Experts mull the impact of Enron collapse on IR pros

NEW YORK: The web of corporate deceit and investor distress that

took place at Enron has, according to Lou Thompson, president and CEO of

the National Investor Relations Institute, possible implications for

rank-and-file IR people.



"If analysts were raising questions as they say they were over the past

several years, saying Enron was a black box they had difficulty

understanding, and that had been communicated to the IR person, then

that IR person should have been raising those questions internally,"

Thompson told PRWeek. "In IR, you certainly have to be loyal to your

company, but you also have a role to act in the public interest."



As Enron continues to be investigated from all angles, and government

hearings - including by Senate Commerce Committee chair Sen. Byron

Dorgan (D-ND) - continue, IR practitioners have been watching the Enron

implosion with a professional eye toward their own futures. A senior IR

professional at a major firm wondered what might be the liability of an

IR person when corporate accounting is inaccurate. On the agency side,

most firms protect themselves by including an indemnity clause in

contracts. The clause states that information provided to the agency by

the client must be accurate.



But on the corporate side, things get murkier: An IR officer with a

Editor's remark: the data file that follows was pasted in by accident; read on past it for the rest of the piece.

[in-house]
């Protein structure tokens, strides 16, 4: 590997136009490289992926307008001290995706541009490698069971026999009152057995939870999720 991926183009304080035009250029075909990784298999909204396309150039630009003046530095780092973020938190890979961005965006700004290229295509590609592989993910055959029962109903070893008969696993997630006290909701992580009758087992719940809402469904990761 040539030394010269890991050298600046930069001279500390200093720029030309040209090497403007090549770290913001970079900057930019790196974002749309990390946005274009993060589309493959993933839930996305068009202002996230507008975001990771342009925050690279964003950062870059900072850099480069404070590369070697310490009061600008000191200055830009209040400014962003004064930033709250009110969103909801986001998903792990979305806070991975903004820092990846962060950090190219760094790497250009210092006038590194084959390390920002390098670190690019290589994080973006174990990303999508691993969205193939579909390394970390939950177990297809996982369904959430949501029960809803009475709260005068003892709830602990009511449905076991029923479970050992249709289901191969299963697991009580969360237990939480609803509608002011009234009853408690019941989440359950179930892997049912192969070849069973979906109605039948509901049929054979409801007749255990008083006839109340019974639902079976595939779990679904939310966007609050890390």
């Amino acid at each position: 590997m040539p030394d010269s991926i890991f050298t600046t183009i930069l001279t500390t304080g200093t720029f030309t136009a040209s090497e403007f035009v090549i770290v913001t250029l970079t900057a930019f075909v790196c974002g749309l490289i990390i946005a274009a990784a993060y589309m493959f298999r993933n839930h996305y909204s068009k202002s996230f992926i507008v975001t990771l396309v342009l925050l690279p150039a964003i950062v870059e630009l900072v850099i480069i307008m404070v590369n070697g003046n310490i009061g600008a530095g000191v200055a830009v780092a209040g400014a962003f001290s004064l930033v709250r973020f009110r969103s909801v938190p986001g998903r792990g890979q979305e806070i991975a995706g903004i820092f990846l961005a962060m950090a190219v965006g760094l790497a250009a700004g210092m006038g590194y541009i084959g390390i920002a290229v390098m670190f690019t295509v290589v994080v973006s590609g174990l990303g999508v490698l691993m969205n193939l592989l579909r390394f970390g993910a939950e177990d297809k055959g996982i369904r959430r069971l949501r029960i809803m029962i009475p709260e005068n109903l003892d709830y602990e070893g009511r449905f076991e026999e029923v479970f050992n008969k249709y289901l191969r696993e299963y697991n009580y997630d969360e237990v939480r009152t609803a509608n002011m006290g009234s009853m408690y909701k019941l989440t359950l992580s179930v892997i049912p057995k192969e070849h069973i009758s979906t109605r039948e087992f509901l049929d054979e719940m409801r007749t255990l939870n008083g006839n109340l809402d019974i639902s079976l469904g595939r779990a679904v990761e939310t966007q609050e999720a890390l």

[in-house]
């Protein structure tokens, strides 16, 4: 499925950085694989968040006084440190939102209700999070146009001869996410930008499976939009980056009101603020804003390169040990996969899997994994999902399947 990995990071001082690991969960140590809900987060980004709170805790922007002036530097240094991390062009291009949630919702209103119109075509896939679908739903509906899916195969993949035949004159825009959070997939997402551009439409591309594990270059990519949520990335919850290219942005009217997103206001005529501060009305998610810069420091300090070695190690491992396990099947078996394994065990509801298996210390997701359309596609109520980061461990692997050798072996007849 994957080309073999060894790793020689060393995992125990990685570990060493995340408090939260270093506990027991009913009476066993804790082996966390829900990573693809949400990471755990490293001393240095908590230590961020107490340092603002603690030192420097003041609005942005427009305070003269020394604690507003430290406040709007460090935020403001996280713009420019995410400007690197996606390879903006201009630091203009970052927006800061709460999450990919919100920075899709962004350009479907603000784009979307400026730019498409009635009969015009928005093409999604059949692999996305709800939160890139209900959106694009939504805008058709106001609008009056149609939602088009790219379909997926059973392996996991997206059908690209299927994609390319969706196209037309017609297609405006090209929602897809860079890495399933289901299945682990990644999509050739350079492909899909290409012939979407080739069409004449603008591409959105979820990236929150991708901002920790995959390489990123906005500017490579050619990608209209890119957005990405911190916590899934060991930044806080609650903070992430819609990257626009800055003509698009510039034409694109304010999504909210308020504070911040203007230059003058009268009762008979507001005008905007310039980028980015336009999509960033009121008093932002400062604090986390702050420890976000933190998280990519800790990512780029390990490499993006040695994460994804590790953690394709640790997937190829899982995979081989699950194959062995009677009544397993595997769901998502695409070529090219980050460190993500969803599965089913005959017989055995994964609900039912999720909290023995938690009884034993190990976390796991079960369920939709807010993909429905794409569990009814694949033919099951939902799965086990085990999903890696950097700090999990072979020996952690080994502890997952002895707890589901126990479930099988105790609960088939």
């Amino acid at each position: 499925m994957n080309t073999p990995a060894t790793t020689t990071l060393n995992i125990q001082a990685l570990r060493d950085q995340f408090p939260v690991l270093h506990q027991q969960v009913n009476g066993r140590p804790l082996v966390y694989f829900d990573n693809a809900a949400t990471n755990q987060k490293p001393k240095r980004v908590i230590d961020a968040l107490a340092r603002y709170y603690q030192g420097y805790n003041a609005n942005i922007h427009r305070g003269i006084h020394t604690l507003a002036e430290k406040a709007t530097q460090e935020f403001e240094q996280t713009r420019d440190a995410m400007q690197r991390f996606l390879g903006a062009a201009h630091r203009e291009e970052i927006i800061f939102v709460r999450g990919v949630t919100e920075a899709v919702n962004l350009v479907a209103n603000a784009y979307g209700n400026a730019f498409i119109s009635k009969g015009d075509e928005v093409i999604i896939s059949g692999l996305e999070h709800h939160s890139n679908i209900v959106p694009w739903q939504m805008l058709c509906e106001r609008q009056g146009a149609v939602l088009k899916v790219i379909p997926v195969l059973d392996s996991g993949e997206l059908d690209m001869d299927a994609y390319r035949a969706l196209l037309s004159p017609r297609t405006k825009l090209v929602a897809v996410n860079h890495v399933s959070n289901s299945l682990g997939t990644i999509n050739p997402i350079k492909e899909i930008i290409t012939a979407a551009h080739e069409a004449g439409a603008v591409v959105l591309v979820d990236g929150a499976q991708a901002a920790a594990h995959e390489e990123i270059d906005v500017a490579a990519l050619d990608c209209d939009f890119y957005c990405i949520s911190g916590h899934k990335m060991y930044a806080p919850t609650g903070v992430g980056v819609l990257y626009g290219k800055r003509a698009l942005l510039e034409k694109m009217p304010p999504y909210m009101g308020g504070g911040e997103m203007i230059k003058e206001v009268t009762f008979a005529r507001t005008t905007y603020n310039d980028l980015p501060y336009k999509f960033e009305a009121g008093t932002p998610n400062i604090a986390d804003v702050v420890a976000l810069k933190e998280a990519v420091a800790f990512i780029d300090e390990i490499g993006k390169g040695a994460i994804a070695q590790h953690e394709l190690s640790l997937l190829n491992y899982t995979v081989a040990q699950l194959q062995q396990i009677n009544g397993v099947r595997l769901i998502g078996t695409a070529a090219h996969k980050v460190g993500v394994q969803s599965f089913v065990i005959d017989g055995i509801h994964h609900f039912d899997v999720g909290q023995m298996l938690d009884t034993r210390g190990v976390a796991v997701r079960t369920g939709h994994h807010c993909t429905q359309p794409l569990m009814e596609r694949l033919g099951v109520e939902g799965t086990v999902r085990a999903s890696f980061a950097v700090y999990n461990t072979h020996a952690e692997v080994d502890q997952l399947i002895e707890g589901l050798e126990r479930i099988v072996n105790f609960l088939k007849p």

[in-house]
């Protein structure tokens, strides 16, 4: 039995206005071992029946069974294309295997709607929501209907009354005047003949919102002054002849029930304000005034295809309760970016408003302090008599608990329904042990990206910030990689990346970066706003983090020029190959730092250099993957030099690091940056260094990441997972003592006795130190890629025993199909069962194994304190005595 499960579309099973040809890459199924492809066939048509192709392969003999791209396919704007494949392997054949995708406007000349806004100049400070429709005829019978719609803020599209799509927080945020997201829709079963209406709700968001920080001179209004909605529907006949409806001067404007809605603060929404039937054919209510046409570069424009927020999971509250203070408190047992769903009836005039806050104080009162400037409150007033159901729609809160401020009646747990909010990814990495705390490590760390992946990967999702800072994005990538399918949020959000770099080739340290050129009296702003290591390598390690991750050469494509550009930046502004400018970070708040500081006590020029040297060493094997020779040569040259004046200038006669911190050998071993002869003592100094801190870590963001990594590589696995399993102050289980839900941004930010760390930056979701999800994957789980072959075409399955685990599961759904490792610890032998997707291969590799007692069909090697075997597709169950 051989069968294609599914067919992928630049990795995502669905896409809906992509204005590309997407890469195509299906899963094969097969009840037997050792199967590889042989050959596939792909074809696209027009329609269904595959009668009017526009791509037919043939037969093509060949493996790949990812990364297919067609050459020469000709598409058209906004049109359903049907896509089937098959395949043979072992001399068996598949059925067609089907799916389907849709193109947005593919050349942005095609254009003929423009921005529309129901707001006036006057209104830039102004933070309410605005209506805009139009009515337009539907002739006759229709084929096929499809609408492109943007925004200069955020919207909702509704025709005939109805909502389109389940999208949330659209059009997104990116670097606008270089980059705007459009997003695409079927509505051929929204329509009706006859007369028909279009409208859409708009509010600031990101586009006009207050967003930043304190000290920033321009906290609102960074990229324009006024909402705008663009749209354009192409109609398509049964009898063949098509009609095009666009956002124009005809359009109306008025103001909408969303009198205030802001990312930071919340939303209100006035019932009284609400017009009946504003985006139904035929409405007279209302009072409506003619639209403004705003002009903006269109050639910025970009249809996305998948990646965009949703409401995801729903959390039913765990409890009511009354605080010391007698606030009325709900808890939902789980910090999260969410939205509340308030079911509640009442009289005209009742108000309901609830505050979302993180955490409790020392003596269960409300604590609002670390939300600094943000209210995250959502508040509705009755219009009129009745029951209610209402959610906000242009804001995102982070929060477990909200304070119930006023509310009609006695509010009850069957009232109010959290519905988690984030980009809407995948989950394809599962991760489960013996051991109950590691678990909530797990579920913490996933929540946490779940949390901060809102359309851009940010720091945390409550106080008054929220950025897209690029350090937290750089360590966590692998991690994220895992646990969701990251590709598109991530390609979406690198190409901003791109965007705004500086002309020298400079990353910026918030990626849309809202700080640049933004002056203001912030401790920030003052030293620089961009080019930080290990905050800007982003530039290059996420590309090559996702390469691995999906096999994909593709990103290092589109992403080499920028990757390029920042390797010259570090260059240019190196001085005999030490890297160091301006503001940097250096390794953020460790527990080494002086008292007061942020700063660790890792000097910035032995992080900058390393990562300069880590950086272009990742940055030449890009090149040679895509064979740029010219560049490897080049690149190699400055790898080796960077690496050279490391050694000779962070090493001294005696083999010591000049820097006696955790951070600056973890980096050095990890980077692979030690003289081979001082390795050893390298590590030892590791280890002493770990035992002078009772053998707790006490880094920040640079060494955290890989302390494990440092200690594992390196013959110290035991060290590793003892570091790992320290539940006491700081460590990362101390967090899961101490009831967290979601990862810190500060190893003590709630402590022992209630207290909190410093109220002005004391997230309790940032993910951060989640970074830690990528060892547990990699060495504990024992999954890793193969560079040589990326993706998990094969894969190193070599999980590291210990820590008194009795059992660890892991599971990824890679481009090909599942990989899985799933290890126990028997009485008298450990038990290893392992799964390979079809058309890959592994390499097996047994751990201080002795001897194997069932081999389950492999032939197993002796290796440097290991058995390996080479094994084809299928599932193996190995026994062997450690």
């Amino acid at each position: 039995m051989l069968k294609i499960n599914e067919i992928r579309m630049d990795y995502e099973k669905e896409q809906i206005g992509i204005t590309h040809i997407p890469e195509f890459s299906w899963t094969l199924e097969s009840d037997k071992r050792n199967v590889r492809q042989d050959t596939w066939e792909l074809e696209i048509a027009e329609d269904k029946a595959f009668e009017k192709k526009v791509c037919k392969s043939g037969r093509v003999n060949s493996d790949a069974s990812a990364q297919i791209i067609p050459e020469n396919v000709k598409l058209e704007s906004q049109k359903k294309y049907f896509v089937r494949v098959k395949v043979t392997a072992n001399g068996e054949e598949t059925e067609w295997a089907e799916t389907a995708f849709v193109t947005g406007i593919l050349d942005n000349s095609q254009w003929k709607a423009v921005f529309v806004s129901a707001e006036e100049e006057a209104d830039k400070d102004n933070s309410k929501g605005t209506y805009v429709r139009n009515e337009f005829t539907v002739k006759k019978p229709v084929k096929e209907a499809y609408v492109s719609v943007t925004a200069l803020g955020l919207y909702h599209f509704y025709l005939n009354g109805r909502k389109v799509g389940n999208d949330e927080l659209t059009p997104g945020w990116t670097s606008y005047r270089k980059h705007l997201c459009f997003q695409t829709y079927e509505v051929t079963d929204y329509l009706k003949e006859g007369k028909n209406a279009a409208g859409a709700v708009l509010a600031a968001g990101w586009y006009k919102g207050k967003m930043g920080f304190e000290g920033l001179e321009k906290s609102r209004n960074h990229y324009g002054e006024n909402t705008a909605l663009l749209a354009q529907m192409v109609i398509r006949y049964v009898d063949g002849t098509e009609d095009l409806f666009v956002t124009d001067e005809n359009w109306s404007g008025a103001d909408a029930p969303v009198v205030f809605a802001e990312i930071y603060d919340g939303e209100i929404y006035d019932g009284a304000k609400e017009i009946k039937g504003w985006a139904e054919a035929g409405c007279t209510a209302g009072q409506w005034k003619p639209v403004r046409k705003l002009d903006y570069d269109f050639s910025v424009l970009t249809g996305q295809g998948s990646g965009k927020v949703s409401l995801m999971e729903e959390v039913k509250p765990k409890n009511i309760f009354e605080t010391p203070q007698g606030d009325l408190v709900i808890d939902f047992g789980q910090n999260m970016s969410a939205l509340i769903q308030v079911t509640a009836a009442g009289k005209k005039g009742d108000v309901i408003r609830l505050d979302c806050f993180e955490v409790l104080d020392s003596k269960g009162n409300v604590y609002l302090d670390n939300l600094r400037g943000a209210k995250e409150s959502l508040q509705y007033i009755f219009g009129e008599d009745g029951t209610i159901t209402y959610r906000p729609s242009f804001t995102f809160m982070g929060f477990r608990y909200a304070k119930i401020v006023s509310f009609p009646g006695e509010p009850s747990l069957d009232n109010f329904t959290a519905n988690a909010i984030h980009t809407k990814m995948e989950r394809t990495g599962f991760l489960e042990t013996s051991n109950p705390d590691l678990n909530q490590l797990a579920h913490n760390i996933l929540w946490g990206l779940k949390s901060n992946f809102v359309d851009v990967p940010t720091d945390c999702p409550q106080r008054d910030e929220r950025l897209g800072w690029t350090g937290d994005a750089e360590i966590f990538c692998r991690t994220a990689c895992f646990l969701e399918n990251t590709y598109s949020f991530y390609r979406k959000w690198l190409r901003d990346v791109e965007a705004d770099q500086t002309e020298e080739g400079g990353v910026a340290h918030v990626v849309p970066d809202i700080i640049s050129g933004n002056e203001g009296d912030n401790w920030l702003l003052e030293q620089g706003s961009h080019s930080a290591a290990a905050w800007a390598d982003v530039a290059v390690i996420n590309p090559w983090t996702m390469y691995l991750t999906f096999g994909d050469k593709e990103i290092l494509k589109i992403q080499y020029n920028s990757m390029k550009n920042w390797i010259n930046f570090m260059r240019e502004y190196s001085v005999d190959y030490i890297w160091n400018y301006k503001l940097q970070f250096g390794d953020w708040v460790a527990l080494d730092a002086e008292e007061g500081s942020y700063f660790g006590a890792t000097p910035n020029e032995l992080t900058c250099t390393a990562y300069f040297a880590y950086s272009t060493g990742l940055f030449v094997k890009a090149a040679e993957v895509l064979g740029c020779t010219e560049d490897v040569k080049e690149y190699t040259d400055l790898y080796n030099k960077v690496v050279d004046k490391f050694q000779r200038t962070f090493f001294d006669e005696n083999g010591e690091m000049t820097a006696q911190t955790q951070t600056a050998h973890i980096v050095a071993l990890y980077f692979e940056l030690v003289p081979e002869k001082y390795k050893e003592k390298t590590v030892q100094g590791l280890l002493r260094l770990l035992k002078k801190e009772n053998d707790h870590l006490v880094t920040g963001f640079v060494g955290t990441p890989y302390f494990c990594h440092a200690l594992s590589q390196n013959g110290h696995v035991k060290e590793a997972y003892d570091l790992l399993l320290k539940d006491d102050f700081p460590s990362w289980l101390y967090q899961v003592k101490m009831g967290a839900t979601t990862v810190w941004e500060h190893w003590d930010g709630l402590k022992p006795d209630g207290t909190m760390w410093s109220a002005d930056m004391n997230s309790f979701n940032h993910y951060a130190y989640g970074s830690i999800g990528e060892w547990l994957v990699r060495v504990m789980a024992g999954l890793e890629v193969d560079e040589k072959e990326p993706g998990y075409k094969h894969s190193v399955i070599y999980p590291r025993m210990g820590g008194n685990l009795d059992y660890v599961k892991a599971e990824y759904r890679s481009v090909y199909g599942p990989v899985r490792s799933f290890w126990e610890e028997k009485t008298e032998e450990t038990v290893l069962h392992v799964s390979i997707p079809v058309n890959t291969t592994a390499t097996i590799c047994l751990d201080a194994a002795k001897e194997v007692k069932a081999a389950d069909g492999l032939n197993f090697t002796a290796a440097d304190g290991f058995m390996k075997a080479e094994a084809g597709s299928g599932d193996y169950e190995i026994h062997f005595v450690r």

senior title might be protected under a director's and officer's

insurance policy protecting executives in the case of a shareholder

lawsuit.



Corey Cutler, SVP at Morgen-Walke Associates, doesn't claim to have any

answers, but he said he expects to see a heightened awareness of

transparency in corporate statements, as well as dynamic corporate

meetings.



"It's going to make for more interesting shareholder meetings with

respect to individual investors voting on the approval of auditors,

particularly as it pertains to Andersen," said Cutler. "I think the

public is going to make its opinion known, and that the IR professional

is going to have to prepare more for what is typically a routine

vote."



Hollis Rafkin-Sax, GM of Edelman Financial, agreed with Cutler. She said

an increasing part of the IR officer's job will be to ensure a "plain

English" description of the company and its financial health. However,

she went a step further by saying that a good IR professional must

understand enough about business and accounting to ask the right

questions.



"I don't think the profession's responsibilities have changed since the

Enron debacle," said Rafkin-Sax. "But I do think the importance of our

mandate has been brought to light."



Also see pgs. 6, 7, and 8.



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